Yes. A lot of it consists of pieces that, say, the photographer gave to me because I sold a bunch of his work. Also, I got a lot of things at good prices, years ago.

Do you keep them at home?

Yes, they are hanging on the walls.

Do you see any up and coming photographers that you like?

A guy I push a lot is Michael Massaia, out of New Jersey. He has a book coming out.  I don’t care how old they are. I just look at the work.

I imagine that after being in business for 45 years you have seen people come and go, you have seen trends that people thought were so cool then and now they are no longer cool.  What do you think remains?

Ah, that’s a hard question. Some of the things that were so popular earlier you don’t see much anymore…I think people are looking for quality of image. A term that was coined by an early dealer was “object quality.” But not even that applies.  Sometimes you can have a really trendy photographer, for example the Starn twins. They would make collages using scotch tape, completely non-archival. So quality is not necessarily a virtue. It’s hard to say what has lasted over the years. There are some classic photographers that have fallen out of favor, people don’t collect them as much.

What excites you about the future? When you look at the next five years, what excites you?

I am excited about the new space, for one thing. The trends in photography in this digital era (as he points at his phone), the capability of producing large prints and stuff. Who knows what will be the future…holograms on the wall. Of course we already had that…Computers and the internet will play a big part of it, I am sure.

Do you sell stuff online?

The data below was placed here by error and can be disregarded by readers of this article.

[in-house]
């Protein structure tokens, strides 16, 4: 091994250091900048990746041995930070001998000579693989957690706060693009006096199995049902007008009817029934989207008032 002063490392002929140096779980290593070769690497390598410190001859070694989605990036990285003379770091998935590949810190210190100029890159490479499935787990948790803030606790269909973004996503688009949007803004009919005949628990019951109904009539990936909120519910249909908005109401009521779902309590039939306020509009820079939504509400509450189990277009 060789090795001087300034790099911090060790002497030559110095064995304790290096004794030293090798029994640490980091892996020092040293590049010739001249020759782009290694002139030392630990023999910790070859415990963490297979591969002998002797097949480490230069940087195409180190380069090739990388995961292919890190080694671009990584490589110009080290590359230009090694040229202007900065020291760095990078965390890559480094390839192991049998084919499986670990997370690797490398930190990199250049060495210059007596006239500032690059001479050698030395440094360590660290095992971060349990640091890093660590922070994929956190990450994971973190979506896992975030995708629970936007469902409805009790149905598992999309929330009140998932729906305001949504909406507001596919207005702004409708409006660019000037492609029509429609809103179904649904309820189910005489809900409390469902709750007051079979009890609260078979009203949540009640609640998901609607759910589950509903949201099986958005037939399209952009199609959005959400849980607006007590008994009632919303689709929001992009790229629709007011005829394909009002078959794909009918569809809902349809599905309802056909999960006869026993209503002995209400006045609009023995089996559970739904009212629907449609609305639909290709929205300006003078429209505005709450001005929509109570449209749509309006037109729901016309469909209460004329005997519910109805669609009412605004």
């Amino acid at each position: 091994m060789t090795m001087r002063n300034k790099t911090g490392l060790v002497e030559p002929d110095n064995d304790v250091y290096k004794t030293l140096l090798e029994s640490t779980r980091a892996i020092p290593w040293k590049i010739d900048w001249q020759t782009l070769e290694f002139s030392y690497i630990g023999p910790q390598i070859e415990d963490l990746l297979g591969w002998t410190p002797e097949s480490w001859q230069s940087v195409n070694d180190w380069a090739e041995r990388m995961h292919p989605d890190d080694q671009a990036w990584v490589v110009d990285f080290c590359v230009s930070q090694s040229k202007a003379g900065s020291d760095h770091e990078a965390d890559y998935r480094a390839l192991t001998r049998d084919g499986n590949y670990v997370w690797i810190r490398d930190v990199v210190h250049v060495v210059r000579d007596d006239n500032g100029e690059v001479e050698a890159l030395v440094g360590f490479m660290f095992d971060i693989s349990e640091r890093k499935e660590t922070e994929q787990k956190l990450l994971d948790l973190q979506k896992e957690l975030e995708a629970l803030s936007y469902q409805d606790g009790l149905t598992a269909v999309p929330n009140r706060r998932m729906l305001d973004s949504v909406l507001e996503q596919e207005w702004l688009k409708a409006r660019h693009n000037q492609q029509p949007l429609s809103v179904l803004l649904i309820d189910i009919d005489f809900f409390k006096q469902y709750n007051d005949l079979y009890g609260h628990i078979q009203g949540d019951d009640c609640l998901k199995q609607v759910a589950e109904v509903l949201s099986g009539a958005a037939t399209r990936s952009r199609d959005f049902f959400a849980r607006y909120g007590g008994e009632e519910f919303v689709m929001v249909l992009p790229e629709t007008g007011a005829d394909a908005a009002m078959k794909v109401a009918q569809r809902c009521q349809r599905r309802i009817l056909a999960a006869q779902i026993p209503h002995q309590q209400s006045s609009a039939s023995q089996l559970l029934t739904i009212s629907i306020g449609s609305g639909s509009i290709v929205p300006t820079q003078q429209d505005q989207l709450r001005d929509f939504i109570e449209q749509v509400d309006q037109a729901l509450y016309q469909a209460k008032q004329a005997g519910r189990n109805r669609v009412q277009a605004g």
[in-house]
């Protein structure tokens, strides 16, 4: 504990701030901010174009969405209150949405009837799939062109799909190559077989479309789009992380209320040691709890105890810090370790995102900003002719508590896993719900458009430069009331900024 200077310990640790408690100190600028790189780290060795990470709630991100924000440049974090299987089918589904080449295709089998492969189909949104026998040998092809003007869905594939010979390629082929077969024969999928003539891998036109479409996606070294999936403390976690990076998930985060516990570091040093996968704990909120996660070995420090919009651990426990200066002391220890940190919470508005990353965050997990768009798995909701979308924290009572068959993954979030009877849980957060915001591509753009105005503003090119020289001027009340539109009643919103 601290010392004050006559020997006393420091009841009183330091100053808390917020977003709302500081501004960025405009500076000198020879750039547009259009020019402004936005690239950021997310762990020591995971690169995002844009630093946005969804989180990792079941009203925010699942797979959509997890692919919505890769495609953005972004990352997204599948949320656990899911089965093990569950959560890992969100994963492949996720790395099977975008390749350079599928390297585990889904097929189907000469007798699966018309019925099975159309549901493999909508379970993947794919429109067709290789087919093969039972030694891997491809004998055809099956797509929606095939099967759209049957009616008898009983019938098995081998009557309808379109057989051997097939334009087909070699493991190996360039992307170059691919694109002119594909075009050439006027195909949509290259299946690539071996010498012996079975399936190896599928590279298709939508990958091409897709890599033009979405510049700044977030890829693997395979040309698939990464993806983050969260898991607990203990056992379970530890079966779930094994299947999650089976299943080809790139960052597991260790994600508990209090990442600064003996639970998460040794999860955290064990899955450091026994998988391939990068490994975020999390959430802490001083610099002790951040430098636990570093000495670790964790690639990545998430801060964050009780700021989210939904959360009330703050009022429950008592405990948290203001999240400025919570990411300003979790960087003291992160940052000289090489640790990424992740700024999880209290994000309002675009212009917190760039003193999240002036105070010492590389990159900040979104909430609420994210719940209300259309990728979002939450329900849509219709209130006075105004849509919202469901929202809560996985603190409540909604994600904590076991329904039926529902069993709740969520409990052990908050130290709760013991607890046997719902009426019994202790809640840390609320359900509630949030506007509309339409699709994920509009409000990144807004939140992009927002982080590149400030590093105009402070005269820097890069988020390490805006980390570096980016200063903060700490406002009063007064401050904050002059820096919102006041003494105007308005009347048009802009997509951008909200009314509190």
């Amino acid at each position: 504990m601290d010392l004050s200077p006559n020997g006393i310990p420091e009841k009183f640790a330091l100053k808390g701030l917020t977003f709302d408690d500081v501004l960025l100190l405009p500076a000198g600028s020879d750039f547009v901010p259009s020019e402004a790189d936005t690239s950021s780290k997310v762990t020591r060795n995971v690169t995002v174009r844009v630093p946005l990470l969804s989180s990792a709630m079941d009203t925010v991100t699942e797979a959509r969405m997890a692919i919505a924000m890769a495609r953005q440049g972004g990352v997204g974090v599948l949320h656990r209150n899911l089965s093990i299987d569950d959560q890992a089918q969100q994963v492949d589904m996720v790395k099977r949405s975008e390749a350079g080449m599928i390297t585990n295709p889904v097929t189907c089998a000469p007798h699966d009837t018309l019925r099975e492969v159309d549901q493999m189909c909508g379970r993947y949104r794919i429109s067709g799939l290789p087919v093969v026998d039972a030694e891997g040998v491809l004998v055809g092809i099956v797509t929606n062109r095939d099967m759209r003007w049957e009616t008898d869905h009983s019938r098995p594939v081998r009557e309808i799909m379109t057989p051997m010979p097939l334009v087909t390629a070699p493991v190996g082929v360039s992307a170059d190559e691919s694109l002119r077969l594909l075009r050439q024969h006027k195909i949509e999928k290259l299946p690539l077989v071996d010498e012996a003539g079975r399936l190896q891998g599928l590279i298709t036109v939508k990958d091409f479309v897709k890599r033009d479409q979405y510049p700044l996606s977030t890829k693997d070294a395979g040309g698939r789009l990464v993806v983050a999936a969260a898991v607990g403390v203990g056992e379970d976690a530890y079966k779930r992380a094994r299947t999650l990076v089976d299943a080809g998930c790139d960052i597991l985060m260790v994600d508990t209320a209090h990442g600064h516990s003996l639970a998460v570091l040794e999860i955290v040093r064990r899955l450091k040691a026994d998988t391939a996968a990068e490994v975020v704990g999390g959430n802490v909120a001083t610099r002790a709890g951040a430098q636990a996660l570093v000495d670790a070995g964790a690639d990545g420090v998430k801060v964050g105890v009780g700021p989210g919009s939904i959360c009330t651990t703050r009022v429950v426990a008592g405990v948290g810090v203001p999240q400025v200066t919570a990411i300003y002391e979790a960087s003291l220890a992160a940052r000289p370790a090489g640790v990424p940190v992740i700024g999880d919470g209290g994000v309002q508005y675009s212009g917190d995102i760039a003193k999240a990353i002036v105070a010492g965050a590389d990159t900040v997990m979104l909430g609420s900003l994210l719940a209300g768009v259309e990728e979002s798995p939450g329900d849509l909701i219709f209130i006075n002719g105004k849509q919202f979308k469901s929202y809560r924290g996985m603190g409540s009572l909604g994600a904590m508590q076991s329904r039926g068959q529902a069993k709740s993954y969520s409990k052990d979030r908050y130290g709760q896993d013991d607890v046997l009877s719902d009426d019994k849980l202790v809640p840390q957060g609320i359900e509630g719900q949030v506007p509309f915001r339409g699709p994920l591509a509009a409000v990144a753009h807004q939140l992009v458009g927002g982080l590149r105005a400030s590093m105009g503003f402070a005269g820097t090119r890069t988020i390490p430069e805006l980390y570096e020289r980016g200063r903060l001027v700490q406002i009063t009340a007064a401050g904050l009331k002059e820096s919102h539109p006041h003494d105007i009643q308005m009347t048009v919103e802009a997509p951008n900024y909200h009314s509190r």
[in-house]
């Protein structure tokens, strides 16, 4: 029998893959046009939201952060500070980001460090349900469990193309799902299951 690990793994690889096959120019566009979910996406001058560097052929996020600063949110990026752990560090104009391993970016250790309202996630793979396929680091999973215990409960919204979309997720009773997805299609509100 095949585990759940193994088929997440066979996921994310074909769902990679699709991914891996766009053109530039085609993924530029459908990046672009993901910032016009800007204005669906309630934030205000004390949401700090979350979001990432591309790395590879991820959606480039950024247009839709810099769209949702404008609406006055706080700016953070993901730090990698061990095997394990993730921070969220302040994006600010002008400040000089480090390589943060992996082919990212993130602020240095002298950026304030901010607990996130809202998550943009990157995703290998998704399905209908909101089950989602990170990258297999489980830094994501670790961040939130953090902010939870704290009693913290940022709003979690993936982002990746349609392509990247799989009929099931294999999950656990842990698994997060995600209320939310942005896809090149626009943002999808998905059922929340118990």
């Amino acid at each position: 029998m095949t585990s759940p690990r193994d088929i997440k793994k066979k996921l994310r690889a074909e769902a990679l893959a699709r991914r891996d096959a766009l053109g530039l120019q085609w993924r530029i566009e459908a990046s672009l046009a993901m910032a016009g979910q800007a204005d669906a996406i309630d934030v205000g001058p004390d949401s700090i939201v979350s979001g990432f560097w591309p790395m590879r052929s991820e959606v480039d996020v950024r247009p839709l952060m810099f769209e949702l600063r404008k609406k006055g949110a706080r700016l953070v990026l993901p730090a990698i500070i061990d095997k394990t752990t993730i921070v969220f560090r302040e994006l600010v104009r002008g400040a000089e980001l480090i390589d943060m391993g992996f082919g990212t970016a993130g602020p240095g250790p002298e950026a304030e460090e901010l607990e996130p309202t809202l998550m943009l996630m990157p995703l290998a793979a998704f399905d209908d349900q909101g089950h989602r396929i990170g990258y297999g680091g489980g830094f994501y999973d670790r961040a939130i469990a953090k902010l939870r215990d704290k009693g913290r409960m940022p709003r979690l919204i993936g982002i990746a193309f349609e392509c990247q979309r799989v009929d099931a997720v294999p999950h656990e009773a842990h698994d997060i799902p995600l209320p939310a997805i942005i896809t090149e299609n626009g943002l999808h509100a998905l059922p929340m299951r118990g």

Yes. Probably 60% of what I have. I got online in 1997. It took months to put the website together. I got an email from a doctor in Perth Australia saying, “ I want this, this and this, and here’s my American Express card and here’s my Fedex.” And I said, “hummm, there’s something nice about this online deal…”

Any last words of wisdom or advice for young photographers?

The main thing young photographers got to know is that they need to shoot all the time, work hard at it. So many people come in here while they are in college and they have been working for a year. They don’t understand the cost, the time involved. Or they won’t have a style. Their photographs are all over the place. They need to just develop a style, work harder at it.

Put in the 10,000 hours…

Yes. Some people are naturally talented. It’s amazing. They can produce a strong body of work in just a few years. But those individuals are few and far between.

Like Francesca Woodman, who produced all her work in her teens...When I used to teach photography at Parish I used to have some students like that…


Thanks again Ben for the time and valuable information and best wishes on your new space.


2613B Fairmount Street
Dallas, TX 75201

Phone: (214) 871-9140
Hours: 10:00 a.m. to 5:00 p.m., Monday-Saturday